What to make of Joe's new move to independent status in order to run in the fall election? It certainly seems right that anyone should be able to run in an election. Complaints that our country has become stagnated by a two party system might be legitimate; maybe having multiple parties would be better. More independents and moderates in office sounds like a good thing - the ideal result being more bipartisanship and moderate compromises in legislation.

There's another issue to consider here - party membership. Lieberman has been a Democrat for 30 years, benefiting from party support. What's his obligation to remain loyal to the party and support the candidate chosen by the party? Any? No, instead he picks up his marbles and goes home. He'll just run by his-self then, so there. Lieberman says he's for "a new politics of unity and purpose". Hmm, that would be the kind of politics where you support your political party and its candidates and work within it to present a unified front for change?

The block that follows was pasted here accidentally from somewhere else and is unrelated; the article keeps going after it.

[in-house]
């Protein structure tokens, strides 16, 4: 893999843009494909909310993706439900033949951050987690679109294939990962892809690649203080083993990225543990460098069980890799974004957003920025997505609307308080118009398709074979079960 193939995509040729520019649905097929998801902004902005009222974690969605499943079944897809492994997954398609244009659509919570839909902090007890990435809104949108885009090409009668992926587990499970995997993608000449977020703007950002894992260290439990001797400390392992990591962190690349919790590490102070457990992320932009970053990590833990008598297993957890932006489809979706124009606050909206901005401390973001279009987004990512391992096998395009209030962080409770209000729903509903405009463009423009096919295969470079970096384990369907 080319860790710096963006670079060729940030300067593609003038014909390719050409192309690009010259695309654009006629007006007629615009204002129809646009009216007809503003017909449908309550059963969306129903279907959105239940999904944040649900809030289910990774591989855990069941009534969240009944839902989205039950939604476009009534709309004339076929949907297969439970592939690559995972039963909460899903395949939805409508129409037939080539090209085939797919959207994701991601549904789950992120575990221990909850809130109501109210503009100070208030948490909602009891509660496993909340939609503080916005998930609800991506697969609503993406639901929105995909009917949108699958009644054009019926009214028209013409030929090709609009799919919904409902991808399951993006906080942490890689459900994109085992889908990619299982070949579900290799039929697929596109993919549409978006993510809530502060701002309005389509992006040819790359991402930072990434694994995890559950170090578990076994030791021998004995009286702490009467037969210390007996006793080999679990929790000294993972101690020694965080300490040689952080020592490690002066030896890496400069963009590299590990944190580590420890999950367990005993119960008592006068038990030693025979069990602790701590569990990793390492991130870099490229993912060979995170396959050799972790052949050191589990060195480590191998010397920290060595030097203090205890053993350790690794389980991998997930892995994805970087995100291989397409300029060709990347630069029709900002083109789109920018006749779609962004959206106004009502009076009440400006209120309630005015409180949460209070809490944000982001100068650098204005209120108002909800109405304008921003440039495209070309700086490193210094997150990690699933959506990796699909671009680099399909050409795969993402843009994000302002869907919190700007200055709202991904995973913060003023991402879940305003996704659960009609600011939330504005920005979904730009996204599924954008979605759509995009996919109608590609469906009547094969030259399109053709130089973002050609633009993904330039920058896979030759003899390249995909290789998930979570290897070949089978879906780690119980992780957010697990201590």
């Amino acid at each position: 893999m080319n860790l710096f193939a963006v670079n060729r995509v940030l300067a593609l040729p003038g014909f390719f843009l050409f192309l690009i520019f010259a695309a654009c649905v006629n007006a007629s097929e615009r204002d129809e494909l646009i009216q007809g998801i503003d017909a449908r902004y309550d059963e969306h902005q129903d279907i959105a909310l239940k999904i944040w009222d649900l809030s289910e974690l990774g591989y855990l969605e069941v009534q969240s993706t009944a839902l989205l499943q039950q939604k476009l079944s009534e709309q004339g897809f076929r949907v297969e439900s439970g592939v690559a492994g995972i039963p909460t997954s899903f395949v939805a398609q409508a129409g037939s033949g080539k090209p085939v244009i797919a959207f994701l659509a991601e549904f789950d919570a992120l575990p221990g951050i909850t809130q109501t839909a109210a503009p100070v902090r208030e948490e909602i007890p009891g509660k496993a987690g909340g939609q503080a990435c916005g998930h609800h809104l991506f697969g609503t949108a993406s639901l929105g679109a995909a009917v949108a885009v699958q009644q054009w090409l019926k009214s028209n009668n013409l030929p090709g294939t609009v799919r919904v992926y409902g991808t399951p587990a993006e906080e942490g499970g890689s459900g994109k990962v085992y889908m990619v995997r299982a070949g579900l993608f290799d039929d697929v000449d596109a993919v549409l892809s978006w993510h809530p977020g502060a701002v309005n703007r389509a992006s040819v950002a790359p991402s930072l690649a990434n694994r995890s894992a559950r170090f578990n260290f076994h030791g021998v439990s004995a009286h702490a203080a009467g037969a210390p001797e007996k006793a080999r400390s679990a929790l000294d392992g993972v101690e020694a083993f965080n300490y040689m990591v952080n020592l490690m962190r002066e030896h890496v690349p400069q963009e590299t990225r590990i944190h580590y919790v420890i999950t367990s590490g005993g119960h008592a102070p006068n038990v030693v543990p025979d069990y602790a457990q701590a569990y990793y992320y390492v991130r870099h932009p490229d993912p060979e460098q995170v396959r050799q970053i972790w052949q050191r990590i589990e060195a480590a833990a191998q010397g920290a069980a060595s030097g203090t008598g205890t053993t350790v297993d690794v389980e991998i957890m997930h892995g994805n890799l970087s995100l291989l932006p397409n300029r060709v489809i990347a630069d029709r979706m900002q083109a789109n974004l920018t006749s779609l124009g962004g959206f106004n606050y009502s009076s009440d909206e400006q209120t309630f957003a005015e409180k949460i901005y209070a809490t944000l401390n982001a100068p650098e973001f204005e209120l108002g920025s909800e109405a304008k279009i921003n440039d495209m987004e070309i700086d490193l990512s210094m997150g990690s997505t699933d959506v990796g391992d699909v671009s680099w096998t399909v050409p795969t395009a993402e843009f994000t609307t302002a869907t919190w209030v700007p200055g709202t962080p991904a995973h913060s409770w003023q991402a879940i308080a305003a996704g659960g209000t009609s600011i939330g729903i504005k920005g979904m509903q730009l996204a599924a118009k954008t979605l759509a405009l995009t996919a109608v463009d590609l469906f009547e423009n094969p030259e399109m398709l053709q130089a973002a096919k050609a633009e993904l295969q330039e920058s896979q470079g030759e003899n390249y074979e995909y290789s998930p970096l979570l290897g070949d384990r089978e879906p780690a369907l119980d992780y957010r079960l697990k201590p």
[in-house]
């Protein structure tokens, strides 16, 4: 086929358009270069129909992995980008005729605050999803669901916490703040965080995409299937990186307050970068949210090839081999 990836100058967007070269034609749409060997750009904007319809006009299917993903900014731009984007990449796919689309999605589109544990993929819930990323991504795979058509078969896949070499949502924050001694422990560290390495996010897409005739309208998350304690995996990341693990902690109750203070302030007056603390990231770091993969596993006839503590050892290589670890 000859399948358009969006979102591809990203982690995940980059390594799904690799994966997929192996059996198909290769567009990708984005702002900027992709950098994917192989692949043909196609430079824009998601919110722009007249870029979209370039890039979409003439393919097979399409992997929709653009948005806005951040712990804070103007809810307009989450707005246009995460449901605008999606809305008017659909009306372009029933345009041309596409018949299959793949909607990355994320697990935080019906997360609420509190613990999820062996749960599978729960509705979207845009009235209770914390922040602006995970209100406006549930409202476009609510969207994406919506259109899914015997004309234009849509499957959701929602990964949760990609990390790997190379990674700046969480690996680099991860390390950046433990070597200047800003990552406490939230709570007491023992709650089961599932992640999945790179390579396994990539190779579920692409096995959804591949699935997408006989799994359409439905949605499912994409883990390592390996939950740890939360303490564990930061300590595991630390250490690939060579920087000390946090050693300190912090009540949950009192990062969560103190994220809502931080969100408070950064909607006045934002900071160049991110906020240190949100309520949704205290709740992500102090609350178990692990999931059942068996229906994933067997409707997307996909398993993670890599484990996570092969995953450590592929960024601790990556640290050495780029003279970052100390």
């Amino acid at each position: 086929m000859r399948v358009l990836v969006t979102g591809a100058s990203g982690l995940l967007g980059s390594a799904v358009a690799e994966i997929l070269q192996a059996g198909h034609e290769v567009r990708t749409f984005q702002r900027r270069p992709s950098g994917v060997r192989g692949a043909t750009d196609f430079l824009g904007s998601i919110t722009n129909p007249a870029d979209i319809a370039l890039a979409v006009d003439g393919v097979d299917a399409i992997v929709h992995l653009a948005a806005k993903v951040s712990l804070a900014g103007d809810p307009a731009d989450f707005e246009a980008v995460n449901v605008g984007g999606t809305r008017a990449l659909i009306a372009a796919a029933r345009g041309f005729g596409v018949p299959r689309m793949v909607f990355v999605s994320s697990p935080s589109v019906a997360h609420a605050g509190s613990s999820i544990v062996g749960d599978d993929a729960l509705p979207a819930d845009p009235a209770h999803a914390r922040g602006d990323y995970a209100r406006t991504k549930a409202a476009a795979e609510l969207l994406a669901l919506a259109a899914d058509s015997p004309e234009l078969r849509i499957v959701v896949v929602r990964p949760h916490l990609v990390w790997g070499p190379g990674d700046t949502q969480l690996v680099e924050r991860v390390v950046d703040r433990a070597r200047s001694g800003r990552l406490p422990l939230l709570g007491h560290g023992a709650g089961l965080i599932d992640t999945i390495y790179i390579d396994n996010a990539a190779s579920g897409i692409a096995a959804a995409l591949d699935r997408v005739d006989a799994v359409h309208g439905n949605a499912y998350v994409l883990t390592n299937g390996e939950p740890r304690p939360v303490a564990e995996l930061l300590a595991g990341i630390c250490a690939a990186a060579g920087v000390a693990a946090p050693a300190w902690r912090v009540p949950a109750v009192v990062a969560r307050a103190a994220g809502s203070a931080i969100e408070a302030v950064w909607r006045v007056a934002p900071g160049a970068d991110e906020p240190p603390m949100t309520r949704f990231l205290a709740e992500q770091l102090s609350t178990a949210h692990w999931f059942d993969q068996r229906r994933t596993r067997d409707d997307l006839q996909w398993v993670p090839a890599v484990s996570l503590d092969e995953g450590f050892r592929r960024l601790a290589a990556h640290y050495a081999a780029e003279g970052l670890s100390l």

I think Lieberman will win in the fall because he'll pick up votes from both parties - from Republicans who support the war and from Democrats who want an experienced senior senator representing their state. So, while Lamont's win is a big win for the Democratic party (as it tries to define its stance on the Iraq war) it will ultimately cost a senate seat. This reduction in Democratic seats, at a time when the party is trying to regain the majority, makes Joe's poor sportsmanship truly a stab in the back.

Tuesday, August 08, 2006

Not Quite Slander but the Effect was the Same

Today's retraction was on page 1, at least, though the typeface was a lot smaller. My local paper, the News and Observer, decided to wallow in mud yesterday by printing an article on the front page which was based entirely on false information.

OK, mistakes happen. However. What seemed extremely lame to me was the sentence in the retraction saying that the paper couldn't reach the subject of the article for a comment because he is on vacation. Well, why didn't they try to contact him or his office the previous day? Was it ethical to go to print without checking the facts? I understand that they couldn't comment due to the pending court case, but they could have verified the dates - which was the central point of the article. The print version, which included a picture of the notes taken, made it appear that the DA's office was reckless and incompetent or may have been trying to mislead the grand jury.